Panel Discussion/Talk

present/breath exhibition artists' talk with Chanika Svetvilas and Jennifer Lickers

Thursday, May 26, 2022
6:30 – 7:45PM

Jennifer Lickers (she/her) is a biracial First Nations artist with ties to both Detroit, Michigan and Six Nations, Ontario. She grew up in the Detroit area. As a child she had little contact with her indigenous family and information about her native identity was formed through old photos of the west and one sided history books. Beliefs of the vanishing race theory started to surface early in her childhood. She often lived in two worlds. During the school year, she spent her time between Dearborn and Detroit. During the summer, she was with her grandparents on Six Nations Reserve in Ontario. The space between two cultures is the focus of her work.

Jennifer’s present/breath Artist Statement: Jennifer’s present/breath Artist Statement: Growing up outside the indigenous community, a lot of my Indigenous identity was projected onto me through old images like Curtis Edward photos and things like that, and there is this myth that native people are no longer there. I want to show that we are here, and so these drawings are all of my currently living relatives.

Except for my grandparents - they are here (in the last drawing) through a spiritual connection, between with me and my grandmother. When I went to make my piece, and I had everything ready and set up to make it, I couldn’t – there was this block there. So I stopped. I drew my kids, instead (the one by last drawing). And the next morning, I could hear my grandma say, it’s ok to draw me, just hang me next to your son – because she and my son were very close. I felt I had this permission to go ahead and draw them.

I drew my grandparents separate from the residential school, because I really wanted to free them from the residential school. My grandmother would have definitely not wanted me to put her image alongside the residential school, because she did as much as she could to separate herself from that.
Strawberries have a very spiritual connection with indigenous people, they are the first berries of the season, they represent birth and renewal and the new year, the first celebration. They represent health and life. I think of this whole body of work as a healing process for indigenous people. Residential schools are a very small portion of our history, and there is so much more that defines us. I think of the strawberry as this healing, rebirth, and renewal, because I really do believe that Indigenous people are in a renaissance right now. The culture, the language, is alive and is coming back.

I took an anthropology course, and there were circles and squares and diamonds to represent family trees. There was something very beautiful about that visual imagery. With the strawberries and their root systems, I was thinking about that kind of code, symbolizing family trees and rebirth and history. I saw the botanical drawings, and that’s what drew me in – oh, I need the plant with the roots, for when you think about history from generation to generation, it all affects everything. The residential school affected how my grandmother parented, how my father parented, it affected how I parented, and that is what I was thinking about with the botanical drawings.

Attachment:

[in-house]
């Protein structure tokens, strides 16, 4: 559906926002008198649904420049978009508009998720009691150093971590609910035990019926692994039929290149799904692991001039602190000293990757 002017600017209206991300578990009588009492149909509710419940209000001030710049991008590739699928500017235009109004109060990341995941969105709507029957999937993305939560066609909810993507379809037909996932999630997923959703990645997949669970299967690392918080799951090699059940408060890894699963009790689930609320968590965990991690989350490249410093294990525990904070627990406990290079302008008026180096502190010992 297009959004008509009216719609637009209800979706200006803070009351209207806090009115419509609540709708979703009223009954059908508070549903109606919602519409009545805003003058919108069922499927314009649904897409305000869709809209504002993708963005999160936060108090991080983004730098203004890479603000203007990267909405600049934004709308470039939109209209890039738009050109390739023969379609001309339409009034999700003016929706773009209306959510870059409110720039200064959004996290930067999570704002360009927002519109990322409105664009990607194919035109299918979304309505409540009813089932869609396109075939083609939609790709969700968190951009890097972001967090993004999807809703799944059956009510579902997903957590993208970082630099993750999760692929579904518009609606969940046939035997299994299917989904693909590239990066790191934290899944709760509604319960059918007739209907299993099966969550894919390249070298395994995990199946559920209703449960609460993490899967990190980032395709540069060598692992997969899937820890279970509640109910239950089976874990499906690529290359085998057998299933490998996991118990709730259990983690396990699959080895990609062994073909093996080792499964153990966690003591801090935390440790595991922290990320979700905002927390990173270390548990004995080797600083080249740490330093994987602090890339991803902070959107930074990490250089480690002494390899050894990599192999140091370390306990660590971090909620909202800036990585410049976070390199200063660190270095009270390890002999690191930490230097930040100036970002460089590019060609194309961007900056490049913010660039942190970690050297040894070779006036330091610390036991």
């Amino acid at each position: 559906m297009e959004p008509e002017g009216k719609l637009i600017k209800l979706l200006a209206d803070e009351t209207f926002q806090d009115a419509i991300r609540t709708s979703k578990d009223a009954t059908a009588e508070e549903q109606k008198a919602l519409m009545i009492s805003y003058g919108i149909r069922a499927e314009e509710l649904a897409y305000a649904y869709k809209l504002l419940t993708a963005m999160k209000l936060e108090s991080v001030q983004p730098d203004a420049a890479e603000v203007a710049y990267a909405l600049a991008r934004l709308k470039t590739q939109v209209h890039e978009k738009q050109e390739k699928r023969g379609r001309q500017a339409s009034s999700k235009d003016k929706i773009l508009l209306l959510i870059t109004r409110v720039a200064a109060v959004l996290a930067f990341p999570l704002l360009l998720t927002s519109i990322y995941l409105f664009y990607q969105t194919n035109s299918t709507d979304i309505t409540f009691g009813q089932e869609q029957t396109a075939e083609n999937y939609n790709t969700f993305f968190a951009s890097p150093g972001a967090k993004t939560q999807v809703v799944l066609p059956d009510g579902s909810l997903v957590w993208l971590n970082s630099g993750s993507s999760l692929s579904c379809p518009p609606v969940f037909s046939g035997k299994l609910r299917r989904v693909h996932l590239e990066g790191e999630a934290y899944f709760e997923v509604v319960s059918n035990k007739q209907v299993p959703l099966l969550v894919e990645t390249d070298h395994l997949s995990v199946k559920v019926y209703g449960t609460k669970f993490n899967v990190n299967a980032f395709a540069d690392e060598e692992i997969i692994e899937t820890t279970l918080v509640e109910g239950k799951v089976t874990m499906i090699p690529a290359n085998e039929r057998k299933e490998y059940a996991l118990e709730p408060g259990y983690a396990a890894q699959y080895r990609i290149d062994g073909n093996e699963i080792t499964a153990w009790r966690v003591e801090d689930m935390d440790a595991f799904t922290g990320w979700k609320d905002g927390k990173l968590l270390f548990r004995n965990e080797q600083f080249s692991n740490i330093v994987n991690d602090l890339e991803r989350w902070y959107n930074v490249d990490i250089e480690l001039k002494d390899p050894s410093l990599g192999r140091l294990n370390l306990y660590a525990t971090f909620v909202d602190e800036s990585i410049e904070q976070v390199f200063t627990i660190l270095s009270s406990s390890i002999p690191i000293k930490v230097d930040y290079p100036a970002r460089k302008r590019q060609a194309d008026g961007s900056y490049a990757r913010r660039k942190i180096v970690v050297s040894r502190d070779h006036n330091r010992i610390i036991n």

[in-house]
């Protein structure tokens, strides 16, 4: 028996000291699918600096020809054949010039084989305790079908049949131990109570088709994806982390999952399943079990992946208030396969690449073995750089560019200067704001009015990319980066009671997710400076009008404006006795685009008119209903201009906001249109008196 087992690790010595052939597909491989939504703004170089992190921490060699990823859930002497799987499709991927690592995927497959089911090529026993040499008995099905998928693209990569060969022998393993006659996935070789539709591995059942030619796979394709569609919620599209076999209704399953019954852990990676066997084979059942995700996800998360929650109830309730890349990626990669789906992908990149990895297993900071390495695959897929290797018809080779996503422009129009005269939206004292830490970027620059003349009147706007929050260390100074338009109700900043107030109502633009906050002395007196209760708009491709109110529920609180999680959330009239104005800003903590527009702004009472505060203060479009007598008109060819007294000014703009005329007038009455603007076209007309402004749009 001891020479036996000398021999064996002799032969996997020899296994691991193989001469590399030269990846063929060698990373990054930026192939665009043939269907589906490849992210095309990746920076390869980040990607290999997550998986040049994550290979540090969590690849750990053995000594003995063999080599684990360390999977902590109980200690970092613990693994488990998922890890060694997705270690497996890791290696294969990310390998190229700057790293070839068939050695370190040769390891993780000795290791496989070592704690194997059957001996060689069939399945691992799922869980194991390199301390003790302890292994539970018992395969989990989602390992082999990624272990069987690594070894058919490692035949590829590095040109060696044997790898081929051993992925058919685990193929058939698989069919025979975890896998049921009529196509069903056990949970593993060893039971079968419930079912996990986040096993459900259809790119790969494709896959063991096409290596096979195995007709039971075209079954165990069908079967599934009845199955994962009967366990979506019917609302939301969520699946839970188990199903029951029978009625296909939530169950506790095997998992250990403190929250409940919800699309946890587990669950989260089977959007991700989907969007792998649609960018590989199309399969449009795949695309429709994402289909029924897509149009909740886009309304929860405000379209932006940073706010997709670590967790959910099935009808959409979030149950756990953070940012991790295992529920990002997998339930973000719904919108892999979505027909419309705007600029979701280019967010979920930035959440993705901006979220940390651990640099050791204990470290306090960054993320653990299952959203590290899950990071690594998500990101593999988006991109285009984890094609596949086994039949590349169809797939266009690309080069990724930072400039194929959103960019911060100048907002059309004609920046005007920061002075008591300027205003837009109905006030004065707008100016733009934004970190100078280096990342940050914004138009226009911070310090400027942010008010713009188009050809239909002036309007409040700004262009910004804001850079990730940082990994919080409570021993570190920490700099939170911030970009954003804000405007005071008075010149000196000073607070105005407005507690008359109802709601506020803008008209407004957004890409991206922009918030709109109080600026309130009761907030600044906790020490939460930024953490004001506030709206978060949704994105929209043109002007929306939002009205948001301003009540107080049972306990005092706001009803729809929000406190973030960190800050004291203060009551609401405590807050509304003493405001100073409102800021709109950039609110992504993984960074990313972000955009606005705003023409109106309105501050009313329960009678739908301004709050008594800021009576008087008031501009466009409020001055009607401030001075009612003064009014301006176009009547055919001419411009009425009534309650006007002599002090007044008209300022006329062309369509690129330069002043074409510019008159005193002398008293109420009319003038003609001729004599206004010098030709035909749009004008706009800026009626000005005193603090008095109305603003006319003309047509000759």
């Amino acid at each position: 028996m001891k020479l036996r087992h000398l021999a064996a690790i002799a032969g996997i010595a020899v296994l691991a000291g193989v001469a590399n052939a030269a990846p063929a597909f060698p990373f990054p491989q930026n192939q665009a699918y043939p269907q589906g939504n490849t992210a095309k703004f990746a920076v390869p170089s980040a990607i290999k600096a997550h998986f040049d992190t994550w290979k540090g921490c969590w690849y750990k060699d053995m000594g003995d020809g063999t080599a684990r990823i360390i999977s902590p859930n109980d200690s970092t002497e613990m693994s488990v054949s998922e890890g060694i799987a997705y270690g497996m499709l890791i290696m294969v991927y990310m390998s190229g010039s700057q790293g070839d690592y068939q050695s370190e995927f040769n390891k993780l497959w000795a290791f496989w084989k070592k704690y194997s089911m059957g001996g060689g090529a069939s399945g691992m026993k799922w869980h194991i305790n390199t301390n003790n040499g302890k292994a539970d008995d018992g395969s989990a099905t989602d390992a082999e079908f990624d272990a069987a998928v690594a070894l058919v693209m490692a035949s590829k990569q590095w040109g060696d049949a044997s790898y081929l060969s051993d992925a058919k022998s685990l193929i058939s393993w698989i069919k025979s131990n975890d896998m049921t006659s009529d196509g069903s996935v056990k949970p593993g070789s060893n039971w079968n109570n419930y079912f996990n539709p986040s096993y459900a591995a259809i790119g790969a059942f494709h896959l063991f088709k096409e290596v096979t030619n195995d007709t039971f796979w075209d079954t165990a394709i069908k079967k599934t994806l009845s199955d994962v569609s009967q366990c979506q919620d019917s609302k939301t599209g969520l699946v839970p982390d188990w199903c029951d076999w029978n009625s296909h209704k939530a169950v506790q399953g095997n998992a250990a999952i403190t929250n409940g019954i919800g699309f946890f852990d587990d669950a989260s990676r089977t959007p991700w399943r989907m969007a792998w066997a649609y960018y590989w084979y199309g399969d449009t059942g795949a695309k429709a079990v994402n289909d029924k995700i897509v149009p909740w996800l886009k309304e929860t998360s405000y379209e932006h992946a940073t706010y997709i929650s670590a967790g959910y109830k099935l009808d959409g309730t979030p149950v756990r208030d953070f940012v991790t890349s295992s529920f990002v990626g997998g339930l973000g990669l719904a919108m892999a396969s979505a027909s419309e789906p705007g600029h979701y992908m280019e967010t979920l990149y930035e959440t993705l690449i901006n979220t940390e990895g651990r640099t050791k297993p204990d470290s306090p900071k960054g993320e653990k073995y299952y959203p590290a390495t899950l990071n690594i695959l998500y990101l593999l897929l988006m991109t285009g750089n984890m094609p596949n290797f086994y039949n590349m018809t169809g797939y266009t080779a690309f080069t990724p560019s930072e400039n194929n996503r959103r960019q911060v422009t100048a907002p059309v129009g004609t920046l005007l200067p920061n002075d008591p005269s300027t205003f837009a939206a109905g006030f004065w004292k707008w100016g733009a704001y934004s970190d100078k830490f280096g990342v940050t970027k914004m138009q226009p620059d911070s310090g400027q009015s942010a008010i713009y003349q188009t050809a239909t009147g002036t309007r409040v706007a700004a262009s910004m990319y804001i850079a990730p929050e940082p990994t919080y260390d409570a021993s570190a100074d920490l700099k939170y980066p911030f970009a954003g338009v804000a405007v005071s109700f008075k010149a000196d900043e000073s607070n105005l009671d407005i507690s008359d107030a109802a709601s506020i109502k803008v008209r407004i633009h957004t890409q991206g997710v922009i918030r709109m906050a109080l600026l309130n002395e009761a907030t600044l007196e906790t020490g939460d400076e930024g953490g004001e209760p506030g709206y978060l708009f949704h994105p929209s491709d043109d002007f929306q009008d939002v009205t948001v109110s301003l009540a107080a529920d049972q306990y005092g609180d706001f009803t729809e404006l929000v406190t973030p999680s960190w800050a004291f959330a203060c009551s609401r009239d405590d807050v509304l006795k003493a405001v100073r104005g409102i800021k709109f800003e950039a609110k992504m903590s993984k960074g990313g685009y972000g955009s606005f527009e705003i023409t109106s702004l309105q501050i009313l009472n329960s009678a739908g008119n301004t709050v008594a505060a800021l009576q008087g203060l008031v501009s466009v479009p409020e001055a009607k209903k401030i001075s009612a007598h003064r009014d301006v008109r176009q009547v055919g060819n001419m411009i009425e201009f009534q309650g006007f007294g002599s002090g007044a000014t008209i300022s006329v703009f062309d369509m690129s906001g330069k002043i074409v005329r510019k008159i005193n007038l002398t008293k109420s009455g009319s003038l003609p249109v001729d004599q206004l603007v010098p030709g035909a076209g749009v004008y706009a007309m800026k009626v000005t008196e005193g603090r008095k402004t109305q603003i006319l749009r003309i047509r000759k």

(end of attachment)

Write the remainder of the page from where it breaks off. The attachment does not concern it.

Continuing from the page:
Chanika Svetvilas (she/her/hers) is an interdisciplinary artist based in Princeton, NJ who utilizes lived experience to create safe spaces, to disrupt stereotypes, and to reflect on contemporary issues. She has presented her interdisciplinary work at ABC NoRio, Brooklyn Public Library, Westbeth Gallery, Denver International Airport, Asian Arts Initiative, Islip Art Museum, Jamaica Center for Arts and Learning, and more. She is curator for the annual exhibition, Unique Minds: Creative Voices, at Princeton University and presented by the Graduate Student Government Mental Health Initiative. Svetvilas is also co-founder of ThaiLinks and Thai Takes, the first biennial Thai film festival in New York City. For more information, visit

Chanika’s present/breath Artist Statement: As someone who self-identifies with an invisible disability of bipolarness, I search for ways to describe my way of being. My presence of mind fluctuates, meanders, collides with memories and is not always present when medical treatment has pulled me away from myself instead of providing care. I use charcoal to describe my lived experience as a transformative material that in its activated form is used to absorb chemicals after a stomach is pumped from a drug overdose and as a tool that allows me to leave my mark including my mistakes. I use my own voice in text layered and smeared over medical ones juxtaposed with images like a rebus puzzle. My prescription bottle sculptures use humor and whimsy to convey the ironies of the alienation of treatment and healthcare disparities. To disrupt the alienation, I invite viewers to embrace themselves and write a self-affirmation on a reflective speech balloon to share with others as part of a community that is present in the gallery.

Live Captioning provided.
More details on the wider present/breath event series:
Wider EcoSomatics Event Series:
This event is part of the closing events of the EcoSomatics symposia series hosted by the University of Michigan.

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